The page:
The orange boxes represent examples where the subsidy decrease amounts to almost 80% or more than 80% of a couple’s $5,000 increase in combined or joint income. After adding another 7.65% for Social Security and Medicare taxes on top of the typical 15% (or higher) marginal federal income tax rate, the extra $5,000 earned will cost the couple more than $5,000 — even before considering state and local income taxes.
Then there are the purple boxes, where subsidy loss alone amounts to more than $5,000, including one case where it’s more than double that, before considering any other taxes.
Even the supposedly “not so bad” incremental changes not boxed in above, which show roughly $500-$1,000 subsidy reductions for each additional $5,000 in income, are hugely discouraging. As I wrote 3-1/2 years ago:
.. many and probably most lower- and middle-income Americans will conclude that there’s no point in accepting promotions, working overtime, getting a second job, or attempting any other form of financial self-improvement (except perhaps under the table). They will thus end up stuck where they are.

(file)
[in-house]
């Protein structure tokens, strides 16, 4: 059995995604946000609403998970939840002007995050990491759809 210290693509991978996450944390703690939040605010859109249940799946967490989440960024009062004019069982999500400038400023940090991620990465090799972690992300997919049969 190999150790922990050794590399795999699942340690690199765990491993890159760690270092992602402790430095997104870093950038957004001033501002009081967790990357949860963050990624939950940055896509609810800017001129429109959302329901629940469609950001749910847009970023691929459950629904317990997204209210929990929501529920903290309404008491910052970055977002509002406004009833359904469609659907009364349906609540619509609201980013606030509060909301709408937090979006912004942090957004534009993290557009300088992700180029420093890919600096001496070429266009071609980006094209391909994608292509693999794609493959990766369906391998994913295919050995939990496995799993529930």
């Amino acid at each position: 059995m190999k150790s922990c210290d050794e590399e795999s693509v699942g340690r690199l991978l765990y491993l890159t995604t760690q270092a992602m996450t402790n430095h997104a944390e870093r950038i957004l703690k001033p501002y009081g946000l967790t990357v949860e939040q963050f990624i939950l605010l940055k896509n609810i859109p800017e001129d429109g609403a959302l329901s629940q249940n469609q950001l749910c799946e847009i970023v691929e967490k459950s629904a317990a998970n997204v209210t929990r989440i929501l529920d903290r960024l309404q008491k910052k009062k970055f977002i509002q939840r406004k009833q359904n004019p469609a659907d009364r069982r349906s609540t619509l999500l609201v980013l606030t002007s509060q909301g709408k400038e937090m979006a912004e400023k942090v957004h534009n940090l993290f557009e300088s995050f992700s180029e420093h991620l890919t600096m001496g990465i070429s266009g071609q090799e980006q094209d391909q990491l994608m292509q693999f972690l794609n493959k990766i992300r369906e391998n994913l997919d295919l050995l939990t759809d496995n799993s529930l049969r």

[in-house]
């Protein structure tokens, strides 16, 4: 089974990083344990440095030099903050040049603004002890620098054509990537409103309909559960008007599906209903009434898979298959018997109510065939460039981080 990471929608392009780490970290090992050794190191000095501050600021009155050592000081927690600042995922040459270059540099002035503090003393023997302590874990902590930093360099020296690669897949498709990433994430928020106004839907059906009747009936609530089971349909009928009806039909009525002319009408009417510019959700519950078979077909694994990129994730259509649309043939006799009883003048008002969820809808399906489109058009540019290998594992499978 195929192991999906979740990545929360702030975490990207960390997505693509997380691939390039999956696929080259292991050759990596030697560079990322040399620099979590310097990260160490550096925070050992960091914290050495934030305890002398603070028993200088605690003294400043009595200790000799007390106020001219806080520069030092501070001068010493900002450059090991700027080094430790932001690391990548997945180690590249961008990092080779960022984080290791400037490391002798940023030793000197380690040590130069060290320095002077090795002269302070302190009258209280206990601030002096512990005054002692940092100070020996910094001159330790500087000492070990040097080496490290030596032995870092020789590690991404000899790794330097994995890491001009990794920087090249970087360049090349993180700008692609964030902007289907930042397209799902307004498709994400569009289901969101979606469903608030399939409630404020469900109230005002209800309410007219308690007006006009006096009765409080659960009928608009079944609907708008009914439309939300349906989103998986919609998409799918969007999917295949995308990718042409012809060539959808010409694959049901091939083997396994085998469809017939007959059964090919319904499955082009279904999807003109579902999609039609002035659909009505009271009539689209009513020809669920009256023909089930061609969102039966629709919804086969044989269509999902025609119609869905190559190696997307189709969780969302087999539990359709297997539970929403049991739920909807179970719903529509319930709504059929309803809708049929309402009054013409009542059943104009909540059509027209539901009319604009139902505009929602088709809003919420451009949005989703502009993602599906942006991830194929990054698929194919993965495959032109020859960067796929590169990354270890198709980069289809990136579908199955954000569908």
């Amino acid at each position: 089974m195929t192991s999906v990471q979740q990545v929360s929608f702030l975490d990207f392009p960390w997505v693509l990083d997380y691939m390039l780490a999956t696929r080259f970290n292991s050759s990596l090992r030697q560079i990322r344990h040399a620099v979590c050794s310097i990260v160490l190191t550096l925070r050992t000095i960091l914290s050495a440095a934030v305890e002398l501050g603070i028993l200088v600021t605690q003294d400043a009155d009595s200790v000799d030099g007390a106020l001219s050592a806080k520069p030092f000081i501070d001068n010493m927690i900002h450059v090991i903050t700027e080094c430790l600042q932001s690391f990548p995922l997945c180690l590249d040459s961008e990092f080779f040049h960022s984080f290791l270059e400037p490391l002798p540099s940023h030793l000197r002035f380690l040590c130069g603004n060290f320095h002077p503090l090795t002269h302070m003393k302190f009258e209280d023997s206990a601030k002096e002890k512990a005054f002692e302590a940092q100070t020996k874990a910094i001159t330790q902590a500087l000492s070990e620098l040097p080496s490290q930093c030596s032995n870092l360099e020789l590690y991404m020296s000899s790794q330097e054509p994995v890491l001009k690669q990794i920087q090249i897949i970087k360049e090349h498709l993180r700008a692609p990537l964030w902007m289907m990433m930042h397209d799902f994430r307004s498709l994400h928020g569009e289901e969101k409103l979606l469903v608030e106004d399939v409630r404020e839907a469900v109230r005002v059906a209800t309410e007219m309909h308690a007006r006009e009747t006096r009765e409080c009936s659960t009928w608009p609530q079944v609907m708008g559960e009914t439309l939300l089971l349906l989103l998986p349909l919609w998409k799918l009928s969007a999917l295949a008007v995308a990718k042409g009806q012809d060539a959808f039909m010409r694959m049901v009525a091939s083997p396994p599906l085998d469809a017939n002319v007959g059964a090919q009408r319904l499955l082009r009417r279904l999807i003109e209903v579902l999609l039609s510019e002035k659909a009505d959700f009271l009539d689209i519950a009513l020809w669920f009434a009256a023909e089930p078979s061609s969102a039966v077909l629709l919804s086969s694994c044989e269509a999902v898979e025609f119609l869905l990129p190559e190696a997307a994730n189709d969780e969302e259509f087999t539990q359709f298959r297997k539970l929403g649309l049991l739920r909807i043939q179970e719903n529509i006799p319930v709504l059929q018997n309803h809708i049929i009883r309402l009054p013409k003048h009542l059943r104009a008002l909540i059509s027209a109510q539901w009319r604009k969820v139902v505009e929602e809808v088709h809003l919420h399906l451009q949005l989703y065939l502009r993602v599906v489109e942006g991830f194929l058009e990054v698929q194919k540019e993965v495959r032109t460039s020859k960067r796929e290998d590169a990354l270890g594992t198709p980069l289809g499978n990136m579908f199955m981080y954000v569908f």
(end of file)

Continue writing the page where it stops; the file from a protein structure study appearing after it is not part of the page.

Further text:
As to the incentive to get or stay married, to cite just one example in the table: A married couple where both spouses are 60 years old and each earns $30,000 per year ($60,000 combined) would move from receiving no subsidy if they stay married to $10,425 in annual subsidies if they choose to cohabit.
There’s a word for when the government, as shown above, takes all of the fruits of your incremental labor and in certain instances even more than that. It’s not socialism. It’s far more than that. Financially at the margins involved, it’s de facto slavery, in that the fruits of all of one’s work are taken by the master, in this case the government, in return for nothing.
Republicans appear to have acquired a bit of a spine Wednesday, as the John Boehner-led House of Representatives passed a continuing resolution which does not fund Obamacare.
If the real-world impacts seen in the above table aren’t enough to stiffen Republicans’ and conservatives’ resolve to stay their current course, what will be?